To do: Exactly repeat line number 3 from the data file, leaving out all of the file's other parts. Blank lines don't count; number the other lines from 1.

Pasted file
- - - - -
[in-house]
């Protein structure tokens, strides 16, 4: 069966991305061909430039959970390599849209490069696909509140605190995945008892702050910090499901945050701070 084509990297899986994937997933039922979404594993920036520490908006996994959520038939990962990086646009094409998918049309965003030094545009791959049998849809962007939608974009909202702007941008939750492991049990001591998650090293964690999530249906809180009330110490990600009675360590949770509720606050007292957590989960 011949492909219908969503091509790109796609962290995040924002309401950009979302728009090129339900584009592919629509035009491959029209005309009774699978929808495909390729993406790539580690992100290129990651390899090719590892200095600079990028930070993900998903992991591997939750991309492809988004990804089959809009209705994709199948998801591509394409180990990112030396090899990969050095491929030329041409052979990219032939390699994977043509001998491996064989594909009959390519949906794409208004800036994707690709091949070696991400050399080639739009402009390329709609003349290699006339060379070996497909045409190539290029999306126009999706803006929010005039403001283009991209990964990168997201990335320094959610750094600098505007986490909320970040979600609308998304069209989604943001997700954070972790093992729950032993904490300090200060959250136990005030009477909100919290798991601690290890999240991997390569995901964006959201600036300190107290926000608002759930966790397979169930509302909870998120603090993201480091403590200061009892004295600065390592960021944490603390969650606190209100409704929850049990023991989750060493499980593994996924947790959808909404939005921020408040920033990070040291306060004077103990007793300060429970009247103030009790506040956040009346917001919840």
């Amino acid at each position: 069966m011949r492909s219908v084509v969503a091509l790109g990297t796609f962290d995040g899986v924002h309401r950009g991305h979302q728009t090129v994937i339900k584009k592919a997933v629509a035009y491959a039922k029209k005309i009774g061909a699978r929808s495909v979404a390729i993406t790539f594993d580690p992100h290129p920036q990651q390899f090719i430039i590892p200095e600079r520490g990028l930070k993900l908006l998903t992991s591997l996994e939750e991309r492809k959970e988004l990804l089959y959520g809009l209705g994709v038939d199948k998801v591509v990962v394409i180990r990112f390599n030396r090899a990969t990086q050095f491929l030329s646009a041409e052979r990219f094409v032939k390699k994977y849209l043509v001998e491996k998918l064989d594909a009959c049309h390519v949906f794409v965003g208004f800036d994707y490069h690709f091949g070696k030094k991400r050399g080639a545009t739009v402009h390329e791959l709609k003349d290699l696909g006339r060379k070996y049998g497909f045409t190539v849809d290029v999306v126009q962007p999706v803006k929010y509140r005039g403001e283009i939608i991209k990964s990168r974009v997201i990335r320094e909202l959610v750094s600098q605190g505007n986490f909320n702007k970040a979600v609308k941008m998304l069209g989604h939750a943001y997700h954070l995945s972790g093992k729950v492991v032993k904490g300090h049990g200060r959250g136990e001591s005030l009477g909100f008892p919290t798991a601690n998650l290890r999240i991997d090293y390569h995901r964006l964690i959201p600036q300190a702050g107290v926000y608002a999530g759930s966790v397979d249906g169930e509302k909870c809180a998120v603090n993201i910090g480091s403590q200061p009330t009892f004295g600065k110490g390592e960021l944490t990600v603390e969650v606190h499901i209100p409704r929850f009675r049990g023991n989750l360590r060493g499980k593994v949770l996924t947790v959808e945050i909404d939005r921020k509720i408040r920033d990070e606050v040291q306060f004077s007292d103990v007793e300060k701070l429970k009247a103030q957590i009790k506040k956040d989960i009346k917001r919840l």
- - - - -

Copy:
């Amino acid at each position: 069966m011949r492909s219908v084509v969503a091509l790109g990297t796609f962290d995040g899986v924002h309401r950009g991305h979302q728009t090129v994937i339900k584009k592919a997933v629509a035009y491959a039922k029209k005309i009774g061909a699978r929808s495909v979404a390729i993406t790539f594993d580690p992100h290129p920036q990651q390899f090719i430039i590892p200095e600079r520490g990028l930070k993900l908006l998903t992991s591997l996994e939750e991309r492809k959970e988004l990804l089959y959520g809009l209705g994709v038939d199948k998801v591509v990962v394409i180990r990112f390599n030396r090899a990969t990086q050095f491929l030329s646009a041409e052979r990219f094409v032939k390699k994977y849209l043509v001998e491996k998918l064989d594909a009959c049309h390519v949906f794409v965003g208004f800036d994707y490069h690709f091949g070696k030094k991400r050399g080639a545009t739009v402009h390329e791959l709609k003349d290699l696909g006339r060379k070996y049998g497909f045409t190539v849809d290029v999306v126009q962007p999706v803006k929010y509140r005039g403001e283009i939608i991209k990964s990168r974009v997201i990335r320094e909202l959610v750094s600098q605190g505007n986490f909320n702007k970040a979600v609308k941008m998304l069209g989604h939750a943001y997700h954070l995945s972790g093992k729950v492991v032993k904490g300090h049990g200060r959250g136990e001591s005030l009477g909100f008892p919290t798991a601690n998650l290890r999240i991997d090293y390569h995901r964006l964690i959201p600036q300190a702050g107290v926000y608002a999530g759930s966790v397979d249906g169930e509302k909870c809180a998120v603090n993201i910090g480091s403590q200061p009330t009892f004295g600065k110490g390592e960021l944490t990600v603390e969650v606190h499901i209100p409704r929850f009675r049990g023991n989750l360590r060493g499980k593994v949770l996924t947790v959808e945050i909404d939005r921020k509720i408040r920033d990070e606050v040291q306060f004077s007292d103990v007793e300060k701070l429970k009247a103030q957590i009790k506040k956040d989960i009346k917001r919840l």